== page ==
One of my stand out events was the FIH Champions Challenge 2007 in Baku- my first FIH appointment. That was my introduction to World Level hockey. At that time we didn’t have many options to watch best of hockey on TV or internet. So I didn’t have any idea of the level. I remember my first match there New Zealand v England , I was very nervous, but I hope I did a good job… But really nothing is quite like an Olympics. I had the first game of the hockey tournament in London 2012. I remember I was so nervous, especially when the match started. I said to myself: Look, it’s just another hockey game, you did it before, you can do this…

At the Olympics you feel like a small part of something great! When you are there you feel like you want to be there and it doesn’t matter in which role…sportsman, official, volunteer or spectator… just to be there and feel the happiness!

Clearly the game has sped up so much in the past few years – what’s your secret on staying fit? My secret is to be able to say on top of my laziness! Especially when the tournament is close you don’t have another choice. I am responsible for my own preparation, I have to be fit for myself, for the teams, and for representing hockey. I can only say I do my fitness plan myself and the biggest part in it is running and then more running.

What advice would you have to a young Russian umpire? Learn English, that’s what helped me a lot. I was happy during my career to meet many people who wanted to and did help me, but it was essential to be able to understand them. Now the young umpires have more options to improve than we had, first of all the internet and social media. There are some great programmes for the development of umpires, especially the EHF’s UDP, that along with being able to watch top hockey on-line and use the clips which are available on Dartfish.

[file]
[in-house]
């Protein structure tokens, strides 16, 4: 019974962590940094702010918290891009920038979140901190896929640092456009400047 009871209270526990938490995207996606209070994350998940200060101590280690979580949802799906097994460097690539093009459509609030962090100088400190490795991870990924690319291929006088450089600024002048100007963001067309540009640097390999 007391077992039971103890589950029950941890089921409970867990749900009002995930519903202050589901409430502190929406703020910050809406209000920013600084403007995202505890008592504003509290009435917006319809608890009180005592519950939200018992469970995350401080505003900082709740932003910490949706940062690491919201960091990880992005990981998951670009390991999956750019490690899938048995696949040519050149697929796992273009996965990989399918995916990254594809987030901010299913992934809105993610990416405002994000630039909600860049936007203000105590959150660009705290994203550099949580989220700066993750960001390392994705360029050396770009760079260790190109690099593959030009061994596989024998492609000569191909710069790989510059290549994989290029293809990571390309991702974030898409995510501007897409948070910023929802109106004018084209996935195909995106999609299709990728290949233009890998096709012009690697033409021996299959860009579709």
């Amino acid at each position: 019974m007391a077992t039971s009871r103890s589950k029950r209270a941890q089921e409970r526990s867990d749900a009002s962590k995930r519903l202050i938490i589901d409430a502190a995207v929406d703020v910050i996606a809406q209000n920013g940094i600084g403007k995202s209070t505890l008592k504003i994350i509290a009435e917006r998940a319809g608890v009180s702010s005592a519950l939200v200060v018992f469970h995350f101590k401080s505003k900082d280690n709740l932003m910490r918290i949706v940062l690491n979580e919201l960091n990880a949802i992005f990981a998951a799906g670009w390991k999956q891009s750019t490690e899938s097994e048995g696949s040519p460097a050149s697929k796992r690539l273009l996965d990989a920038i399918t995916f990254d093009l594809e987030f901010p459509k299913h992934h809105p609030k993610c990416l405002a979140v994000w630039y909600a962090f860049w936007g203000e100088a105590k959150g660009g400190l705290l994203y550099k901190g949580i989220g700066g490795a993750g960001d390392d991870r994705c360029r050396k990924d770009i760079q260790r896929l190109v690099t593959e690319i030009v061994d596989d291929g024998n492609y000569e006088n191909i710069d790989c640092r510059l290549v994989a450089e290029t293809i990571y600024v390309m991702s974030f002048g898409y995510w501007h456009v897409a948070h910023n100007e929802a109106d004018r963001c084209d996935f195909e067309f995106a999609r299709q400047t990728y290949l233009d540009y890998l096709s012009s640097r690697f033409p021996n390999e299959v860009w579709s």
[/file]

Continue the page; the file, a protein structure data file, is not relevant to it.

The Video Umpire is something that is now clearly a big part of International hockey, what are your thoughts on how it contributes to the game? I like the video umpire. It has changed a lot the presentation of hockey. Yes, it’s difficult when you have a team referral ‘against you’. It’s not easy in a packed stadium for everyone to see that you may have made a mistake but I think that’s the right thing for the game. I am sure umpires have more respect from players now, getting the right decision is the most important thing.

And now with 100 caps ‘under your belt’ – what are your next targets? My goal for the future is to be able to continue my umpiring. That is one of the most important parts of my life now. I’d like to go to the Olympics in Rio.. But also I want to be able to share my experiences with young umpires, and I am happy to know they want to learn from me, too…

Thanks Elena for a very frank and open interview, it has always been a pleasure to have you as part of any EuroHockey team, before we finish did you want to add anything? I want to thank all my friends and colleagues on and off the pitch, who have made my umpiring life so enjoyable. All my umpires managers for their support and advice, which has helped me to improve… I can say for the umpires it is also very important to be a team and feel part of the team, support of your colleagues… and special thanks to my “teachers” – Raisa Filimonova, Tatiana Kaltypan, Yolanda Brada, Louise Knipe and Renee Tikka Cohen. Without you I wouldn’t be who I am.

Pictured: Main, Leandro Negre presenting Elena with here Golden Whistle and Marijke Fleuren and Elena enjoying that special moment in Valencia.